Run to Jesus!
June 20, 2014 • By Ed Wrather
Now these things became our examples, to the intent that we should not lust after evil things as they also lusted. And do not become idolaters as were some of them. As it is written, “The people sat down to eat and drink, and rose up to play.” Nor let us commit sexual immorality, as some of them did, and in one day twenty-three thousand fell; nor let us tempt Christ, as some of them also tempted, and were destroyed by serpents; nor complain, as some of them also complained, and were destroyed by the destroyer. Now all these things happened to them as examples, and they were written for our admonition, upon whom the ends of the ages have come. Therefore let him who thinks he stands take heed lest he fall. No temptation has overtaken you except such as is common to man; but God is faithful, who will not allow you to be tempted beyond what you are able, but with the temptation will also make the way of escape, that you may be able to bear it. - 1 Corinthians 1:6-13 NKJV.
I’ve been trying to remember the name of a song for several weeks and could only think of a few words. Finally gave up this morning and looked it up on google. The name of the song is… “Somebody’s Knockin” by Terri Gibbs. Terri was born blind and began to play the piano at the age of three. Here are a few of the lyrics of the song:
Somebody's knockin' should I let him in,
Lord it's the devil would you look at him
I've heard about him but I never dreamed,
he'd have blue eyes and blue jeans
If you have ever struggled with any kind of temptation, you know the truth contained in those words. That old devil knows exactly how to tempt you and those temptations can be very powerful indeed. The apostle Paul apparently knew all about temptation too as the Holy Spirit moved him to write 1 Corinthians 10:13. Reading from the first of the chapter we are given a brief history lesson about temptation. Temptation has been around for a long time and it has been causing a tremendous amount of pain for a long time. The solution we are told through Paul is to find “the way of escape.”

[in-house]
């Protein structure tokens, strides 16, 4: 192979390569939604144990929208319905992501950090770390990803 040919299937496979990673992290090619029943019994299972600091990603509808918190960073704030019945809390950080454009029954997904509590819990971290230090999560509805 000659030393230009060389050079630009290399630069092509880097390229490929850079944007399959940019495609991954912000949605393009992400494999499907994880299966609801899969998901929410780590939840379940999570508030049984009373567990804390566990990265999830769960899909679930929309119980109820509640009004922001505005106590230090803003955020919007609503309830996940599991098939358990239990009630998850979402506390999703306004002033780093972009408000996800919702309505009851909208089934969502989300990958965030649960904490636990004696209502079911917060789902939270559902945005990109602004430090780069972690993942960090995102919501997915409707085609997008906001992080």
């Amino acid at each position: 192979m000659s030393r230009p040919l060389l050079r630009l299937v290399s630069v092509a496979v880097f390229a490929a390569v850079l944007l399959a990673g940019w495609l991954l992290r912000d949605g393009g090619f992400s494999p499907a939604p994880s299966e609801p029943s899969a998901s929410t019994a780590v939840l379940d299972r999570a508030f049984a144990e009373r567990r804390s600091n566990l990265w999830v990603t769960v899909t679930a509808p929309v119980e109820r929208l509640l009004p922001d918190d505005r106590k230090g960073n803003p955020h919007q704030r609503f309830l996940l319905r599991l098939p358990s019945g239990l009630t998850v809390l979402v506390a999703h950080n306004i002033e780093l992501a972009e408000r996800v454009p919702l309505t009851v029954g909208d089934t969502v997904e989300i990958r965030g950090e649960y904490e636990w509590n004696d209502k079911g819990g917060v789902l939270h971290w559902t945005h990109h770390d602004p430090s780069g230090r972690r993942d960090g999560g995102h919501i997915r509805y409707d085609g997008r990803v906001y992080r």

The “way of escape” may not be obvious at first and we must be looking for it, seeking it, and trying to find it. What will work for one person may not work for another. Here are some examples. İbrahim Yücel, who lives in Turkey, had been trying to stop smoking for many years. His way of escape was a metal wire cage helmet he created that made it impossible to light a cigarette or to smoke it. I don’t know how that has turned out for him, but hope it worked! Mark Malkoff found an unusual way of escape from his Internet addiction. He was online every waking moment and it was interfering with everything in his life. His way of escape was to shut himself up in a tiny bathroom for five days sleeping in the bathtub. Locked in the bathroom for five days seems to have worked for him at least temporarily. It appears that the “way of escape” for one person may not be the “way of escape” for someone else.
The apostle Paul gives us the recommended “way of escape” in whatever form it may take. He says this, “Therefore, my beloved, flee from idolatry.” Run, don’t walk, as fast as you can away from the temptation. I am reminded of Joseph of the Old Testament, who did exactly that. Potiphar’s wife continually tempted Joseph: “So it was, as she spoke to Joseph day by day, that he did not heed her, to lie with her or to be with her. But it happened about this time, when Joseph went into the house to do his work, and none of the men of the house was inside, that she caught him by his garment, saying, ‘Lie with me.’ But he left his garment in her hand, and fled and ran outside (Genesis 39:10-12 NKJV).” Joseph did run from the temptation. In the short run, it was a costly decision, in the long run the decision resulted in the salvation of millions of people. So flee from temptation and run where? Run into the arms of Jesus! Run into God’s Word, run into fellowship with other believers, and run into communing with God in prayer. Run to Jesus!